Quilting and Refinancing

Last summer I refinanced my house. It was semi-painless, took several weeks and I got a major reduction in my interest rate. But what does this have to do with quilting?

During the whole refinancing process, I was sent emails and received phone calls, whenever anything was done, needed to be done, documents received, documents or papers being sent, etc. Sometimes it was almost annoying, but most of the time it was reassuring. I KNEW what was happening at any given time during the refinancing process.

I kept thinking, how can I apply this to my machine quilting business?

After doing some thinking about this, here is what I have been doing the last few months.

After working a bit on a customer’s quilt, I take a photo (or two or three) of what I am doing. I send it to my customer attached to an email letting her know that I have started working on her quilt. If the quilt is large or is going to take a longer time, I will send other emails along with more photos of my progress. Then, when the quilt is completely finished, I take a photo of the completed project (I usually hang the quilt outside on my clothesline for a full view photo). Again, I send that photo to her telling her the quilt is completed and is ready to be picked up.

I have received many nice comments about this from my customers. They really seem to enjoy getting the photos and updates on my progress. They especially enjoy receiving the full view of the completed quilt.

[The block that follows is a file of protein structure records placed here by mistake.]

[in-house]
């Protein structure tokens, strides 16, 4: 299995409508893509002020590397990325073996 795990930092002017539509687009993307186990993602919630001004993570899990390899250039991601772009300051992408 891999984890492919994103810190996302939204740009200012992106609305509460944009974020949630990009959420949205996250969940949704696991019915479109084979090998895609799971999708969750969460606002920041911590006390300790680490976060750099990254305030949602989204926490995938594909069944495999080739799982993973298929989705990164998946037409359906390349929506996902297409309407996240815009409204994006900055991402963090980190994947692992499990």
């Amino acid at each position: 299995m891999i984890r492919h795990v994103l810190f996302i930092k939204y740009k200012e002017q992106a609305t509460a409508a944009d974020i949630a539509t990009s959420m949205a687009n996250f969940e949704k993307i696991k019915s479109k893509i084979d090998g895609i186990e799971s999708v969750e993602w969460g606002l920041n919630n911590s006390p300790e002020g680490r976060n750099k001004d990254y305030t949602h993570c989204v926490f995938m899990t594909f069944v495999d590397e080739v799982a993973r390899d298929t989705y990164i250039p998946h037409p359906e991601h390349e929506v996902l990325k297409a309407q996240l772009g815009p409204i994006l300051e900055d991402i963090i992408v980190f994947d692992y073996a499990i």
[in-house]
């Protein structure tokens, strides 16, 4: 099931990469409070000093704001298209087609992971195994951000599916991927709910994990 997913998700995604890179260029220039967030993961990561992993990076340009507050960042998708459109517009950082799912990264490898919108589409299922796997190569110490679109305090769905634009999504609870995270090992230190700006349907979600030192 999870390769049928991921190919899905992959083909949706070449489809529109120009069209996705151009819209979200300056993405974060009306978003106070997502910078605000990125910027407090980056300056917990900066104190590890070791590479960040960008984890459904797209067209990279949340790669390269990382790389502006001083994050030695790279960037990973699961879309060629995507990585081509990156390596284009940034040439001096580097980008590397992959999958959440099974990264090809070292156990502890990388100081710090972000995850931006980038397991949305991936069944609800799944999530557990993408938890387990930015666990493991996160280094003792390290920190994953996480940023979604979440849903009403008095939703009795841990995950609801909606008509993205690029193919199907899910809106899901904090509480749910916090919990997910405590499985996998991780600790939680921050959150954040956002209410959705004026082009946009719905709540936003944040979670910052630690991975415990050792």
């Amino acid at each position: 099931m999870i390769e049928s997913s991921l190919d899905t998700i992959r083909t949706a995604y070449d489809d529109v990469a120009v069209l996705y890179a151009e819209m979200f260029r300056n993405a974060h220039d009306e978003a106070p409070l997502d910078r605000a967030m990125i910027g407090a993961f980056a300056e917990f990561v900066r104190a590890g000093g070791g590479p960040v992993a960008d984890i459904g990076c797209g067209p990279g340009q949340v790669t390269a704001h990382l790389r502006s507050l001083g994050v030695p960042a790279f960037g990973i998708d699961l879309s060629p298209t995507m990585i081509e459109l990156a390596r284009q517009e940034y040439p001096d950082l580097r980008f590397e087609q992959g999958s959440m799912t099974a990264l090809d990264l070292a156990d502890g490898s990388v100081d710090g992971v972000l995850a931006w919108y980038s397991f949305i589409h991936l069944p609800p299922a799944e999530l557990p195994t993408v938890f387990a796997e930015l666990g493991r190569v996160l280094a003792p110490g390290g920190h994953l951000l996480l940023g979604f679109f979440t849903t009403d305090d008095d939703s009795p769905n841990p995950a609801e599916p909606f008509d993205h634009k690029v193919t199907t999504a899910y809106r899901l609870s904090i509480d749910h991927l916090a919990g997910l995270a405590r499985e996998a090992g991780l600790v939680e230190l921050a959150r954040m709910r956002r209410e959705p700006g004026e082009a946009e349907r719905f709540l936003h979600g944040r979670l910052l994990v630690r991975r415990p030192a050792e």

If you are working on a “quickie” quilt, you may not want to send a photo in the morning and then tell your customer that the quilt is completed a few hours later. You may want to wait a day or two before sending word of the quilt being finished. If you have the customer that, after sending the first email, calls you repeatedly to know when her quilt is finished – I may not send a photo to her until the quilt is completed. You have to make the decision on what works best for your “unique” customers.

Does this add a little more computer time to your business? Yes it does. But, what are you gaining in the realm of customer service? What if you are the only quilter in your area that does this? Will this set you apart from the competition in your area? Yes it will! You can use this as a marketing tool and state on your brochure/website/blog that you send quilting updates when working on their projects. Also, tell your customer you will be doing this when you are doing your initial quilting consultation.

I am working on a quilt right now that is going to be completed way ahead of schedule. I have sent photos and an update letting my customer know that her quilt will be ready a couple of weeks early. On the other hand, if, for some reason, you get significantly delayed working on a specific quilt, send an email and let your customer know what is happening. Maybe you can tell your customer that their quilt is “number X” in line to be quilted. Again, you have to make the decision as to how much informaiton you need to give to your customer.

Sendng emails and photos is a relatively simple way to keep your customers informed of your progress.

If you have any thoughts about this, please leave a comment.

If you have any other ideas on how to keep in touch with your customers while you are working on their quilts, please leave a comment.

Advertisements